Three years since the decriminalisation of Section 377, and the Indian Queer community continues to be on the receiving end of prejudice and discrimination. But with compulsory heterosexuality being guzzled down everyone’s throat, and the archaic patrolling of the borders of sexuality and gender identity, are we really surprised?
TW: mention of suicide, homophobia, conversion therapy
It is a truth universally acknowledged, that an Indian family deep in the trenches of society, will forever be plagued by the longstanding preoccupation of “log kya kahenge?” Miss Austen’s wordy prose aside, you would have to be an extremely lucky individual if you have somehow managed to escape this cultural obsession with propriety. It is hard to escape, impossible even for some.
And yet for others, it is an obsession that is oftentimes deadly. Last year, a queer woman from Kerala died of suicide after being forcefully subjected to conversion therapy. Two years before that, a lesbian couple died of suicide after being shunned by the world for their love. “We are leaving this world to live with each other. The world did not allow us to stay together,” is what their last words were, courtesy of a note that they left.
Social movements in India, like the feminist movement, have to a larger extent, been able to establish some legitimacy amongst the Indian public because of collective pressure on political authorities by these groups.
In comparison, the queer movement has struggled to gain the same form of legitimacy in society. A lesser number of people are willing to advocate for queer concerns or publicly identify as queer and advocate for queer activism. And in most cases, we can safely attribute this silence to the Indian social attitude towards sexuality and gender identity. This rigorous and despotic policing of the borders of “normal sexuality” means that fears of many kinds are commonplace in the lives of people under the rubric of queer. This, coupled with intersectionality, makes the lives of many queer people cramped with fear and shame, reflective of societal sentiments.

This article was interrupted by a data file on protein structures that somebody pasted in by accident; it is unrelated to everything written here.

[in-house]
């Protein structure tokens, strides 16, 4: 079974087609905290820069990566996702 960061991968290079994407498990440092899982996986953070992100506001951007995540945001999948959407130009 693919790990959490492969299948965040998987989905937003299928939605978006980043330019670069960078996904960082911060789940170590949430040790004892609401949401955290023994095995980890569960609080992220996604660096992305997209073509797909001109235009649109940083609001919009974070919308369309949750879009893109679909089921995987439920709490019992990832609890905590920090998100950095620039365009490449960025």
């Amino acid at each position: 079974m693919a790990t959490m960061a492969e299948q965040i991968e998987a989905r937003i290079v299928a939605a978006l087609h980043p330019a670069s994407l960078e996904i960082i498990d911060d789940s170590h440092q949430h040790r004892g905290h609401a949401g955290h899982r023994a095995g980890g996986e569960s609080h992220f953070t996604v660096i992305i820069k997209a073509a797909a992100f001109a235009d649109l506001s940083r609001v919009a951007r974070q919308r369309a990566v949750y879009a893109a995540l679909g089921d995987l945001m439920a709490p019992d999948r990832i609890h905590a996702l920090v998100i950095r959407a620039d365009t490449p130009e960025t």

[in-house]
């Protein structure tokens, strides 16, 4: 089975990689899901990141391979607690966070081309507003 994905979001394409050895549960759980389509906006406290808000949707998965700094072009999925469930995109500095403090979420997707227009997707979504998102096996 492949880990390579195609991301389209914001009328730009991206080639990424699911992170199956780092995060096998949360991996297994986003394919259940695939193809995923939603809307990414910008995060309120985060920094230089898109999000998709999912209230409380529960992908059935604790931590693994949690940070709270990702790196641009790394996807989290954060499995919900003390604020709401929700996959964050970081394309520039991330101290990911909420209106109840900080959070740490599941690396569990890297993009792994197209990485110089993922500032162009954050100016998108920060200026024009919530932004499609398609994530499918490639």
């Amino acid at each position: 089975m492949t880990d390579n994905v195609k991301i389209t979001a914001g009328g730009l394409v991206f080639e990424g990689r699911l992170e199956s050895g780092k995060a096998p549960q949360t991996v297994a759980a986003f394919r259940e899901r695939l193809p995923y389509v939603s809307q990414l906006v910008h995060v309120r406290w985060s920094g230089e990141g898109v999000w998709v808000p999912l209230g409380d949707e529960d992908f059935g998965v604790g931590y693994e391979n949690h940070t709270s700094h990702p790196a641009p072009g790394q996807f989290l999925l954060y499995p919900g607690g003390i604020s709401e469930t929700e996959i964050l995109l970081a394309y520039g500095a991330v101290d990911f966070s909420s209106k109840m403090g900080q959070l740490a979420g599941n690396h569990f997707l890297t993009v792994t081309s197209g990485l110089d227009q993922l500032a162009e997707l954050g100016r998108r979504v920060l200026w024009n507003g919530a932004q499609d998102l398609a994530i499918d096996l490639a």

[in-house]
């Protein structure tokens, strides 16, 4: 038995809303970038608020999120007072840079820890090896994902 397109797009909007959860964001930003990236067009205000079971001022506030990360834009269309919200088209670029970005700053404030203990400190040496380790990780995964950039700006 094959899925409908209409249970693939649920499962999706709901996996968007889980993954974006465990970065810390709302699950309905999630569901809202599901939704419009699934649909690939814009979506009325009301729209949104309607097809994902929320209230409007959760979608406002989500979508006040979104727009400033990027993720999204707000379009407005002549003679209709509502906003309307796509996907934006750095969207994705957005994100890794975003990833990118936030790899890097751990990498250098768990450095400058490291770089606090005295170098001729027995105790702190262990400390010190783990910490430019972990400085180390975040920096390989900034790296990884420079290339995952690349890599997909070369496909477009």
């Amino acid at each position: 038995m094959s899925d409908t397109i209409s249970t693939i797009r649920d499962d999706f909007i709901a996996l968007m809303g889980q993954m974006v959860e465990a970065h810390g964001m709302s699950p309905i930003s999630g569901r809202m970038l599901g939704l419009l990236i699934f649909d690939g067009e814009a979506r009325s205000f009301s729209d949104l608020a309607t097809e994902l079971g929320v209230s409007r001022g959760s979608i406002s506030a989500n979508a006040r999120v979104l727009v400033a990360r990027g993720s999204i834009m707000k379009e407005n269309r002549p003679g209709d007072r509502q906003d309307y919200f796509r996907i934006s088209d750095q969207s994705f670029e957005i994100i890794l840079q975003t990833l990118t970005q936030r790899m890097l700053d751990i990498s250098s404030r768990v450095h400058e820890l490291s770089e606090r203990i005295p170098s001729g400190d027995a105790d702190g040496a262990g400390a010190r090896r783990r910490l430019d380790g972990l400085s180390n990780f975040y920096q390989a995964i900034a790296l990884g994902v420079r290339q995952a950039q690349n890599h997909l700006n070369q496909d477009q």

“Talk more about it!” or “Be vocal about your problems!” It is easy to ask people to advocate more outrageously about their issues when your own head isn’t on the chopping board. And when talks of queerness in the conventional Indian setup are centred around pathological and criminological perspectives- around conversion therapies and social isolation- with what right would we dare ask the queer community to self-identify?
How can we blame them, when parents value their social standing in a stunted and backward society more than their children’s happiness?
Perhaps I am merely parroting what you have already read in hundreds of articles. Or perhaps this might lead to a belated cognizance within many. But your allyship to the queer community
means nothing when it is practised only in a safe space. Your threads about queer subtext in Indian mythology are useless unless you’re willing to take them beyond your Twitterverse. This society is more brutal than what we perceive, discussing issues at large while sitting at the dinner table with people who think the same as us. What’s the use? They already know. It’s time to move past them.